Caceres’ Corner Case 157 (Update: Solution)

Dear Friends,

Spring is here and it makes us want to present easy cases. Today we are showing preoperative radiographs for ankle trauma in a 47-year-old woman.
What do you see?

Check the images below, leave your thoughts in the comments section and come back on Friday for the answer.

Click here for the answer to case #157

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    Apr 2017
    DISCUSSION 28 Comments

    28 Responses to : Caceres’ Corner Case 157 (Update: Solution)

    1. MK says:

      Good morning,

      There is an increased density next to the right cardiac border that doesn´t blured it. There is not sillhoutte sign, (different density or no medial lobe location). The retrocardiac space is occupied (pathology on the inferior lobe).

      Right paravertebral line is ok.

      Any clinical symptoms?

    2. Ren says:

      There is an opacity in the right paracardiac location not silhouetting the cardiac border and localized to the retrocardiac location in the lateral chest X-ray. The vessels are not obscured and the lesion has a relatively well defined contour suggesting it not of lung origin. Differential in this case would be hiatal hernia ,aortic aneurysm and sequestration

      • Dr Pepe says:

        If you believe the lung is not affected, the sequestration has to be extrapulmonary

    3. genchi bari italia says:

      ….piccola ernia di Bohckdalek….

    4. maurizio franz says:

      There seems to be no gastric bubble besides the meteoristic distended colon and a discrete opacification in the inferior middle mediastinum. There is also an opacity medial-basal on the right side without obscuring the right heart border and of sharp demarcation.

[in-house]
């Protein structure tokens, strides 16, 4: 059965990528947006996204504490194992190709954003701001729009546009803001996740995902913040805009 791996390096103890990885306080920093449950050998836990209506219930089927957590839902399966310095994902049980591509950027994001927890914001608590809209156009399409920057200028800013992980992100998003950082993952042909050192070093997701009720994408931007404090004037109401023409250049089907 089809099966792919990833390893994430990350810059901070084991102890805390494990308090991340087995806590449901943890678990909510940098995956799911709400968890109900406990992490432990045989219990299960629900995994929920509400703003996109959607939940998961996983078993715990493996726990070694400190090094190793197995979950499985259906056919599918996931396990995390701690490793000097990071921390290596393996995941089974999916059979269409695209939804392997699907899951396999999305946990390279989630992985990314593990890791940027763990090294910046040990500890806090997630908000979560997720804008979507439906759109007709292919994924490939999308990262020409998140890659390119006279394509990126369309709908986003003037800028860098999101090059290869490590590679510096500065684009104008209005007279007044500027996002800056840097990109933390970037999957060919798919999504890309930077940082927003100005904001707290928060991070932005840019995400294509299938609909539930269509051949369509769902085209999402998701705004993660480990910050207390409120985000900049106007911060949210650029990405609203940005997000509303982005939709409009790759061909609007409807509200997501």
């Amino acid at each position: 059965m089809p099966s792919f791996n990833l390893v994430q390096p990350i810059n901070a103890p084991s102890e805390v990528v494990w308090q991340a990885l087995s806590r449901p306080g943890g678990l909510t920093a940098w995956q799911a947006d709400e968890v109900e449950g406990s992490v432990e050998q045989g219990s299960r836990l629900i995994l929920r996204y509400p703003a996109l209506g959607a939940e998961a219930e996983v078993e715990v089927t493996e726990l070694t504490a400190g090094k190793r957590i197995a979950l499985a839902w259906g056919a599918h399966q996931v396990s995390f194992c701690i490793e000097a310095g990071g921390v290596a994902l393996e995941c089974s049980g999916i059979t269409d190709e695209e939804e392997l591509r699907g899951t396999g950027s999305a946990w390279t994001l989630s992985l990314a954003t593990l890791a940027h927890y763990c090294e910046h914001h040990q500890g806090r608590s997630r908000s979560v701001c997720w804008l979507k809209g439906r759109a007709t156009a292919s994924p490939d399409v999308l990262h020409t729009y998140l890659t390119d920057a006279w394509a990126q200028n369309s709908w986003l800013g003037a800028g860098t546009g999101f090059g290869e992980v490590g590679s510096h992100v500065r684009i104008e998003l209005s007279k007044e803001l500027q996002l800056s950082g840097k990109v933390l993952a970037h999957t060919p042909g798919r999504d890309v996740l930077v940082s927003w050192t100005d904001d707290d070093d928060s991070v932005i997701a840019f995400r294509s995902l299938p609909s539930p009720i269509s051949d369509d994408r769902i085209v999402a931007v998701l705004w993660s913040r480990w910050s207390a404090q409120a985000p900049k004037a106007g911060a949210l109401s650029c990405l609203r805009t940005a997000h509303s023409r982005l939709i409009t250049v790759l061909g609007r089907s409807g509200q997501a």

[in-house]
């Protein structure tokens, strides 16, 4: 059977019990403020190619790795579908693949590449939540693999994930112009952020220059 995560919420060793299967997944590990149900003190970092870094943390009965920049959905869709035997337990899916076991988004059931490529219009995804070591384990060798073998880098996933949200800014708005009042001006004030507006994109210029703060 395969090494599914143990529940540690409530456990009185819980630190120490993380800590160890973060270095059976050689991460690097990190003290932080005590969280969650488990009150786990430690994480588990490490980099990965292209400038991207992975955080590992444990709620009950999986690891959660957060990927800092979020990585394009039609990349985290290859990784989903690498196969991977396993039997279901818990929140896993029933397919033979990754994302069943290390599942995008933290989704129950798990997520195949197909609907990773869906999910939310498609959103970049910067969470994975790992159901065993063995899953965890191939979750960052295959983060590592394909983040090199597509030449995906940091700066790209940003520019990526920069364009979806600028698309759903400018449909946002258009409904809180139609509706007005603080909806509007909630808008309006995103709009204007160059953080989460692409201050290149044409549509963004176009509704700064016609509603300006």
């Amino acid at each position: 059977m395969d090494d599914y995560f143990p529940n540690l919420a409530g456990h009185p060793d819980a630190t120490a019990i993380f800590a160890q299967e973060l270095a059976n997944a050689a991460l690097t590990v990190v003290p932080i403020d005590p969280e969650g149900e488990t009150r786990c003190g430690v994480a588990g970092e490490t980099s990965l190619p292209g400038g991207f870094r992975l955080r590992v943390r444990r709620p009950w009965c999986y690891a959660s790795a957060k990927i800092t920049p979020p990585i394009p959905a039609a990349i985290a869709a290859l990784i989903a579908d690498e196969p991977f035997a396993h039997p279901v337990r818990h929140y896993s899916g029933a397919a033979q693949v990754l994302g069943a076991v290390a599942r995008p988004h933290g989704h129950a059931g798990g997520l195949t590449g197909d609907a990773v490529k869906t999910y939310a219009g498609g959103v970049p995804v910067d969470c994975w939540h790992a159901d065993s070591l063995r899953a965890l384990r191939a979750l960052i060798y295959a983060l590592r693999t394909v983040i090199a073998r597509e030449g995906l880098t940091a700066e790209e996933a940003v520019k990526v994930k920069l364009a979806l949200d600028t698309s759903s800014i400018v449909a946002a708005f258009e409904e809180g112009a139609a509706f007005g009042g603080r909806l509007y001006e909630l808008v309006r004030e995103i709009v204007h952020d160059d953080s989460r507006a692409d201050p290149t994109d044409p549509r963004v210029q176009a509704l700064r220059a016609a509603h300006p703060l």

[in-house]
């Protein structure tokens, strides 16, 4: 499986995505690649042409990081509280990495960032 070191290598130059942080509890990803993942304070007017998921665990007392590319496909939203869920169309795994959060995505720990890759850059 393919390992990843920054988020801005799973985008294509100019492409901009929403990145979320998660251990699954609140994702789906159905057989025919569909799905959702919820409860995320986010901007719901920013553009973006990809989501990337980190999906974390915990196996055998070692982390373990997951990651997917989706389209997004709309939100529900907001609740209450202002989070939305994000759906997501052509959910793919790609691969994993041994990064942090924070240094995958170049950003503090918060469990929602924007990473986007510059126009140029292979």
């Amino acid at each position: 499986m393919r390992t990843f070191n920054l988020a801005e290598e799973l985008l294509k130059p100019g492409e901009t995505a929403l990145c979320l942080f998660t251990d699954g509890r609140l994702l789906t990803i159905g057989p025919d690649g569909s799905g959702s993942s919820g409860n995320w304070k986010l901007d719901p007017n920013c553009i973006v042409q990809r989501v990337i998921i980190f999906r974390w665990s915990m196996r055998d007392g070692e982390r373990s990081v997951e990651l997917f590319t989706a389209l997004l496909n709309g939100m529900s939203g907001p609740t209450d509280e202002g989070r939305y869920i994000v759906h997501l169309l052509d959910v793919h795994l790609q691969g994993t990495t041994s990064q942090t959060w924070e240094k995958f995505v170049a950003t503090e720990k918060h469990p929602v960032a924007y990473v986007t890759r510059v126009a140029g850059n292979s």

DD: Hiatal Hernia without air-bubble?

      • Jose Caceres says:

        Hiatus hernia should be the first diagnosis in this type of lesion. It was not in this case.

    5. genchi bari italia says:

      .. ec Morgagni

    6. tr says:


      there is a density adjacent to the right atrial border not obscuring it. on the lateral view i can see splaying of the most anterior inferior part of the major fissure merging with the diaphragm, and possibly a small density over the anterior costophrenic recess, the density possibly represents a small major fissure effusion or a small consolidation in the anterior costophrenic recess.
      another confusing finding is the triangular shape of the lower right atrial border/IVC?, I cannot explain it! (variant, artifact?.).


    7. Parviz says:

      There ıs density in right paracardiac location and it ıs not silhouette sign. Pathology might be at azygoesophageal racers. Probably Bochdalek hernia

    8. Dimitrova says:

      Chilaiditi syndrom may be.

      • Stevan Vasiljević says:

        Chilaiditi syndrome is anterior transposition of a loop of colon between the diaphragm and the liver. No such thing here.

    9. WM says:

      LAtrium and LVentricular enlargement signs, mild RV dilated suggests heart problem.
      Dorsal primary arthrosis if age related.
      Trauma history and surgery indication thorax x-ray
      don’t exclude pulmonary thromboembolism.

    10. EMAD ESMAEEL says:

      chilaiditi’s syndrome

    11. MP says:

      Cardiophrenic fat or pericardial cyst

      • Jose Caceres says:

        Both of them occur in the cardiophrenic angle. Are you sure o your diagnosis?

    12. WaleedMD says:

      Lt upper lobe loss of volume

    13. Jaime C.Marquez says:

      Right paracardiac radiopacity of defined borders, with signs of the negative silhouette, which corresponds to a middle mediastinal lesion, later discarded in lateral incidence. Would I play for a lipoma? Or an adenopathy ?.

      • Jose Caceres says:

        You reading is correct. You cannot go any further without CT. Airless hiatus hernia should be the first diagnosis, but it isn’t.

    14. tr says:

      the lesion is located either anterior or posterior to the heart, and since it cannot be seen on the lateral view anywhere in the lungs or mediastinum, i suppose it should be a chest wall lesion.